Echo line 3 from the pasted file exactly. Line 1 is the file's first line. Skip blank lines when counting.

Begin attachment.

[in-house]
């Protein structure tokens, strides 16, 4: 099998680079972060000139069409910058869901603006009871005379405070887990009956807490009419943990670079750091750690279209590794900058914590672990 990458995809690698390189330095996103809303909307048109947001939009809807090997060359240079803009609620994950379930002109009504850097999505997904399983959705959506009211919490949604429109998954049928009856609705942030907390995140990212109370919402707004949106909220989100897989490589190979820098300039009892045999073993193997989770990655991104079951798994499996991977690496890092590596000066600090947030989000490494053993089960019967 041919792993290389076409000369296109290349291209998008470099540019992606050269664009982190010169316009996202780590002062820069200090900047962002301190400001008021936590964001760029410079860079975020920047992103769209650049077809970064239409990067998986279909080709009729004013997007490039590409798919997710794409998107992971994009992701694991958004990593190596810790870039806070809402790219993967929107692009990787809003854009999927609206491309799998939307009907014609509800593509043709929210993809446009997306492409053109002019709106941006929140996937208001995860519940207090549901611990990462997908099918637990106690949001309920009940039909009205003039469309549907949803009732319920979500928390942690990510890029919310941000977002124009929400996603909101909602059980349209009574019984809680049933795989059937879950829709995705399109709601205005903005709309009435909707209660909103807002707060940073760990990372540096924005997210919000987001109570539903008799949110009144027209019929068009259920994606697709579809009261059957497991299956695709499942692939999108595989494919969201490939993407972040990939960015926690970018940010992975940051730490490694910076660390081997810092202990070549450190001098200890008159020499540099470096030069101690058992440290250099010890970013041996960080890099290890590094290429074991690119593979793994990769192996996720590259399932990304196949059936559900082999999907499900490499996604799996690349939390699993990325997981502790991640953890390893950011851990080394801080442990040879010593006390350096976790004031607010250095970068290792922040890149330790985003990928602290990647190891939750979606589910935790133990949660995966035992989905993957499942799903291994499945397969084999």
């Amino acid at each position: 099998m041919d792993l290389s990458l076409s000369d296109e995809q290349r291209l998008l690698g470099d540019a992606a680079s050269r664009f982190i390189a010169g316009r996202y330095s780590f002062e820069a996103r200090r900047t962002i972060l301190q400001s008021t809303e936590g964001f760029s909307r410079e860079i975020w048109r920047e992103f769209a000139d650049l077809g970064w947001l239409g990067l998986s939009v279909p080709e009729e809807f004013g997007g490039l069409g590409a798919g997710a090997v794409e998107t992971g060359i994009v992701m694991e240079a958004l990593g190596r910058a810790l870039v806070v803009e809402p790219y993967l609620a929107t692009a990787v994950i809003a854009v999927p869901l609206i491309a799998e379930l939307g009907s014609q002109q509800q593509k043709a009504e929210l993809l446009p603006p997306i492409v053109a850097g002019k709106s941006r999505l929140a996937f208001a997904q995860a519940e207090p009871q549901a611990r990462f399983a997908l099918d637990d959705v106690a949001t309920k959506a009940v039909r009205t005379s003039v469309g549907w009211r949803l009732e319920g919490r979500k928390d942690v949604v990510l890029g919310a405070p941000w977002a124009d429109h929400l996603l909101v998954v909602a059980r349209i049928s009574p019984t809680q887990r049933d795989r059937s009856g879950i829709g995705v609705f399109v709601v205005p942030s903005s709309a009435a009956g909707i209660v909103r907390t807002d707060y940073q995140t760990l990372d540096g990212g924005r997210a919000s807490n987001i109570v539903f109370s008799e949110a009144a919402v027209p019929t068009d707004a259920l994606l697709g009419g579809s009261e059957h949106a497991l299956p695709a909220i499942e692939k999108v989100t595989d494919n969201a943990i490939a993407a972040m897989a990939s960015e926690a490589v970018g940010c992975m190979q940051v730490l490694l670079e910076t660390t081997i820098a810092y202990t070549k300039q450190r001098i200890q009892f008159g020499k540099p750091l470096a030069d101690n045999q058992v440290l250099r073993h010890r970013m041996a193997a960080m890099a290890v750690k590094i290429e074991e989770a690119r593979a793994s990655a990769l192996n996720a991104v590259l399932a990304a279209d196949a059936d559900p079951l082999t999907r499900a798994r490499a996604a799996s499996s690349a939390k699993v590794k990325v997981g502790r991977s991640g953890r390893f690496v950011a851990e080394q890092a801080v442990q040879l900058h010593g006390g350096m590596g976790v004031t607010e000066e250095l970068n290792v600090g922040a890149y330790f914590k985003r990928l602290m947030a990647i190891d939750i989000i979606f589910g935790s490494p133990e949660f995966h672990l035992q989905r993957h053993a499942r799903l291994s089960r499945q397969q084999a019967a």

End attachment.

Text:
């Amino acid at each position: 099998m041919d792993l290389s990458l076409s000369d296109e995809q290349r291209l998008l690698g470099d540019a992606a680079s050269r664009f982190i390189a010169g316009r996202y330095s780590f002062e820069a996103r200090r900047t962002i972060l301190q400001s008021t809303e936590g964001f760029s909307r410079e860079i975020w048109r920047e992103f769209a000139d650049l077809g970064w947001l239409g990067l998986s939009v279909p080709e009729e809807f004013g997007g490039l069409g590409a798919g997710a090997v794409e998107t992971g060359i994009v992701m694991e240079a958004l990593g190596r910058a810790l870039v806070v803009e809402p790219y993967l609620a929107t692009a990787v994950i809003a854009v999927p869901l609206i491309a799998e379930l939307g009907s014609q002109q509800q593509k043709a009504e929210l993809l446009p603006p997306i492409v053109a850097g002019k709106s941006r999505l929140a996937f208001a997904q995860a519940e207090p009871q549901a611990r990462f399983a997908l099918d637990d959705v106690a949001t309920k959506a009940v039909r009205t005379s003039v469309g549907w009211r949803l009732e319920g919490r979500k928390d942690v949604v990510l890029g919310a405070p941000w977002a124009d429109h929400l996603l909101v998954v909602a059980r349209i049928s009574p019984t809680q887990r049933d795989r059937s009856g879950i829709g995705v609705f399109v709601v205005p942030s903005s709309a009435a009956g909707i209660v909103r907390t807002d707060y940073q995140t760990l990372d540096g990212g924005r997210a919000s807490n987001i109570v539903f109370s008799e949110a009144a919402v027209p019929t068009d707004a259920l994606l697709g009419g579809s009261e059957h949106a497991l299956p695709a909220i499942e692939k999108v989100t595989d494919n969201a943990i490939a993407a972040m897989a990939s960015e926690a490589v970018g940010c992975m190979q940051v730490l490694l670079e910076t660390t081997i820098a810092y202990t070549k300039q450190r001098i200890q009892f008159g020499k540099p750091l470096a030069d101690n045999q058992v440290l250099r073993h010890r970013m041996a193997a960080m890099a290890v750690k590094i290429e074991e989770a690119r593979a793994s990655a990769l192996n996720a991104v590259l399932a990304a279209d196949a059936d559900p079951l082999t999907r499900a798994r490499a996604a799996s499996s690349a939390k699993v590794k990325v997981g502790r991977s991640g953890r390893f690496v950011a851990e080394q890092a801080v442990q040879l900058h010593g006390g350096m590596g976790v004031t607010e000066e250095l970068n290792v600090g922040a890149y330790f914590k985003r990928l602290m947030a990647i190891d939750i989000i979606f589910g935790s490494p133990e949660f995966h672990l035992q989905r993957h053993a499942r799903l291994s089960r499945q397969q084999a019967a």